When most people think of what types of jobs involve the highest risk for workplace accidents, they probably think of jobs that involve construction and the use of heavy machinery, and rightfully so. These types of jobs do indeed come with an increased risk of potential workplace accidents and resulting worker injuries. Roadside construction zones, according to a recent report, have a very high rate of accidents.
There are some occupations that are categorized as high-risk, while others are categorized as low-risk. However, there doesn't seem to be an occupation that can be categorized as no-risk. This means, irrespective of occupation, every individual needs to be prepared for an unforeseen workplace accident and to be aware of their rights when a workplace accident occurs. The Ohio Bureau of Workers' Compensation provides certain pointers for that purpose.
There are some jobs that are so mundane that people tend to forget the risks associated with them. For example, in cities across the country, it is common to see a worker sitting on a boatswain chair, hanging by the side of a building, cleaning the windows. Most people forget the various risks associated with this job, until an accident occurs and forces people to sit up and take note.
Ohio is among the major producers of coal and other minerals in the United States, which means that a significant number of workers are employed in the mining industry. Miners are often at a higher risk for injuries than most other workers, owing to the harsh conditions they usually have to work in. Therefore, in order to address the issues specific to the mining industry, the Federal Mine Safety and Health Act was passed in 1977. This act clearly states the rights and responsibilities of a miner.
The Occupational Safety and Health Administration is a federal agency entrusted with implementing programs targeted at the health and safety of workers. By implementing safety programs, OSHA aims to reduce workplace hazards that can cause injuries or illnesses. There are many workers in Ohio and other parts of the United States who are aware of OSHA but, unfortunately, are not fully aware of the rights they have under the Occupational Safety and Health Act.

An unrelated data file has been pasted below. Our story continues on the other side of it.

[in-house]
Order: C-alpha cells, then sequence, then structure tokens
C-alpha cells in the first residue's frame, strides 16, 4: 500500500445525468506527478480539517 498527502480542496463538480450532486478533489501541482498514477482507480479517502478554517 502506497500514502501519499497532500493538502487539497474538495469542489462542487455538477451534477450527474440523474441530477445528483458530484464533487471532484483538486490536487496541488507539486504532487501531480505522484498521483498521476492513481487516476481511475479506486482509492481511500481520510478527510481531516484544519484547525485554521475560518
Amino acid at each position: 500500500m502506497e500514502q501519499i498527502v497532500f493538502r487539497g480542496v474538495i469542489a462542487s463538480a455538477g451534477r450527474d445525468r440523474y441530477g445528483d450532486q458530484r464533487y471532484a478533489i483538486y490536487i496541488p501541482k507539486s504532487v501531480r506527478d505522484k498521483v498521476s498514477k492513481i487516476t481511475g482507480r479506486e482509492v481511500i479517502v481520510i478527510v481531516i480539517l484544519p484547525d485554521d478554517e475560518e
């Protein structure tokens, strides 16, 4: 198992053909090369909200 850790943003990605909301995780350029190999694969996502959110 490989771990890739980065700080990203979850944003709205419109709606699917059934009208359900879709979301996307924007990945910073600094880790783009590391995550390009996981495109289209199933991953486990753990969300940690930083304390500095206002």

The new year is off to a challenging start for an Ohio family whose loved one was killed in a work accident. Work accidents resulting in injuries and fatalities are more common than many realize. It can happen in any industry, but certain sectors have a higher prevalence of work injury and fatalities. The man happened to work at an industrial plant in Groveland where the work accident occurred.
The most recent reporting of Ohio worker accidents and fatalities showed some improvement in 2017 with fewer fatal work accidents in the private sector in 2017. However, this is a small victory as any worker fatality is one too many. The deaths still trump workers deaths in 2015, worker fatalities have steadily increased otherwise in the private sector since 2012. These numbers are reported on by the Bureau of Labor Statistics (BLS).
As a construction worker, you put your body and well-being on the line every day you show up to work. This is because your body is your tool and main source of income and success in your profession. Unlike the typical desk job, construction workers have a very different perspective when it comes to their typical job duties and how it can impact their health. This is because construction worker accident injuries are much more common in comparison to the standard office job.
Going to work every day should not be something that we fear from physical standpoint. Yet, often individuals are hurt in workplace injuries that leave them with serious injuries. These injuries can be difficult to overcome, and the damages associated with them can be extensive. Medical expenses can quickly pile up, and these victims may miss work to focus on their health, causing them to be subjected to lost wages. As trying as this can be for workplace accident victims, they may find relief through workers' compensation benefits.